Castle Camps

 

The Parish Church of All Saints

All Saints

All Saints Church stands on high ground, at 415 feet above sea level. The first church in the parish was built by the Normans, probably to serve as a Garrison Chapel  as well as a Parish Church. It was within the Castle grounds and constructed in the late 1000's or early 1100's. The earliest record of the name "All Saints" is in 1470. The old tower, which collapsed on 18 July 1850, was built about 1400. Norman remains were found in the tower and it seems that the church itself had been built 50 or so years after the tower. The remains of two bodies were found under the tower, one in a coffin of solid oak and are believed to be of the Saxon period.

There are relatively few churches that are also part of a larger complex - in the case of Castle Camps this includes the castle moats, and manor house within them, the church and the remaining features of the abandoned medieval village.

New windows were installed in the Chancel in the 15th century and the Nave was rebuilt, making it wider and higher than the Chancel. The Nave roof dates to about 1500 and has king posts upon tie beams. The church registers begin in 1563 and are virtually complete. By 1615 there was a rectory and between 1635 and 1724 this was rebuilt in brick, partly with materials from the decaying "castle".

On March 20 1643, during the Civil War, Dr Gray was ejected from the Rectory for supporting the Royalists, and five days later, Will Dowsing, who was the Parliamentary Commissioner for the Eastern Counties, destroyed the painted glass windows in the Nave and Chancel, and broke the cross on the Nave roof. (You can see the broken cross in the photo above).The next year the altar steps were levelled. By about the 1660's the Altar rails had been reinstated and in 1665 a chimney was inserted in the Chancel. The Lord Bishop of Ely is reported to have inspected the Church on 9th September 1685.The Chancel screen still survived in 1744 but only the base was left in 1851.

All Saints

There was much renovation and restoration in the 19th century. Early in the century a new ceiling was fitted to the chancel and also an East window with cast iron tracery. In 1818 the lead roof was replaced with slates, which were themselves replaced in 1883.  The ocatagonal font which was 15th century was largely recut in 1850. The new tower was begun in 1851, (with the Saxon remains carefully replaced under its foundations) and is built on a solid bed of concrete. The walls average 4' thick and are two thirds solid brickwork. The architect was WGE Pritchett of Bishops Stortford, and the cost was £754.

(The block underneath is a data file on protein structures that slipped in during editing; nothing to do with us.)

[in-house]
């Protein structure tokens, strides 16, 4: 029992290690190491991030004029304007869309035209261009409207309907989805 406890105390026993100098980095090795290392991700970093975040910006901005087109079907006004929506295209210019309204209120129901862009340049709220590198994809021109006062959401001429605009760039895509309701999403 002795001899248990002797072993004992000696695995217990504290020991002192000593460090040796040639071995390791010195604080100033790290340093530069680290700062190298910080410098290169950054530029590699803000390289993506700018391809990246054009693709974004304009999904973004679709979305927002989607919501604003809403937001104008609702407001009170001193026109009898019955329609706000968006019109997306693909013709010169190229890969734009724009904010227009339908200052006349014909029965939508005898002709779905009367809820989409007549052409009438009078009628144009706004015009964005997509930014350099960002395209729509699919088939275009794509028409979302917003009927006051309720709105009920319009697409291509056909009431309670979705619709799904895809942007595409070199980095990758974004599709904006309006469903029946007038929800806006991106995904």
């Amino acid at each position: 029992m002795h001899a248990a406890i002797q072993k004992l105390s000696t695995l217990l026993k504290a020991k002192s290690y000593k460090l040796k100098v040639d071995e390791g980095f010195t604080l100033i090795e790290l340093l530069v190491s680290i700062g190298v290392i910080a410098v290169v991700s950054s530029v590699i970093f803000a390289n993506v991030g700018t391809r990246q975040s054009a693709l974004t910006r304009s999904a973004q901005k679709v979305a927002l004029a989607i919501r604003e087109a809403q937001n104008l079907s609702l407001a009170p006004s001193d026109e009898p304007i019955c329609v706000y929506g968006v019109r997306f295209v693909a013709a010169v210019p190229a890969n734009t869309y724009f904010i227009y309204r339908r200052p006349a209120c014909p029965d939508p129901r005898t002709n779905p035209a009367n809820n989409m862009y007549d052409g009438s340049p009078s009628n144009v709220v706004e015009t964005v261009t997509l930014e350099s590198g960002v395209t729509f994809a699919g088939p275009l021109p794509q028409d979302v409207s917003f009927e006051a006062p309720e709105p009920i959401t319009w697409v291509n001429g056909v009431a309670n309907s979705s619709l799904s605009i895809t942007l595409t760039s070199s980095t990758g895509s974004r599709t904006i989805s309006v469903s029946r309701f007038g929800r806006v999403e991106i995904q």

Church Porch

The Rev Pearson rebuilt the 15th century porch in 1855 and new windows were inserted in the Chancel in 1856 to replace the old wooden frames, thus heightening the walls. In 1881-82 the whole church was restored by JP St Aubyn. Stone tracery replaced the cast iron in the East Window and the West gallery was removed and internal woodwork entirely renewed. Choir stalls were built in 1883 and later in 1908 the Nave's north windows were renewed. 1913 saw the Nave's roof timbers mostly replaced and some 14th century glass in the South windows was reset in 1923.

ancient window glass 14th C window glass

In 1552 the Church plate included 2 silver Chalices and Patens. In 1890 the Parish Magazine listed it as "a silver paten (of 1684) inscribed "For the towne of Castle Camps. EBW 1686". A cup inscribed "Castle Camps, Cambridgeshire, 1778" and a Flagon and Silver Dish, "presented to the Parish of Castle Camps by the Rev. George Pearson, BD, Rector, 1846".  

In 1982 the Archdeacon of Ely, David Walser, recorded that there was:Alms Dish silver plate, 1846; Silver Chalice 1778, Silver Paten 1686, Flagon 1860 - Dayrell, Salver EPNS plated, Francisci Dayrell 1860; Paten 1860, In Memoriam: Francisci Dayrell. In addition the following are shared with Shudy Camps. Baptisms Shell, Sick Communion Set, Chalice 1860 and Paten 1860.

The brass and inlaid alter cross is inscribed: To the Glory of God and in Memory of Catherine Hester Pearson. Born 1827. Died 1910. Given by her sisters F.E.P and A.S.B. Easter 1913

The pair of brass Alter Candlesticks with one inscribed: In Memory of Frances E Pearson. Died 1913 aged 83. The gift of her four brothers, George, Charles, John and Edward and her sister, Sophia Bankes.and the other F.E.P. 1913

There is also a small wood and mother-of-pearl cross, labelled Given by Hy Weld Stewart. Summer 1951

The parish has been run jointly with Shudy Camps (formerly Little Camps) since 1945, and All Saints has remained the senior church. The old rectory was requisitioned by the RAF during the Second World War then sold in 1952 when it was renamed Berghane Hall. 

 

 

Bartholomew Stavers died on 11 December 1784, and is commemorated in a memorial on the North Wall of the church. In his will he left £100 in 4% Consols. Ten shillings of the interest was for the upkeep of the tablet and his tomb, which is just outside. The remaining £3.10.0 was for the poor of the parish. He wanted this to be distributed on St John the Evangelists Day. Although not always done on this day, parishioners have had gifts all the years since.On 27th December 1984 on the bicentenary of the death of this worthy man, the Rector fulfilled his wishes. Earlier on December 16th greenery was placed on his tomb, and prayers were said to honour his memory.

Stavers Memorial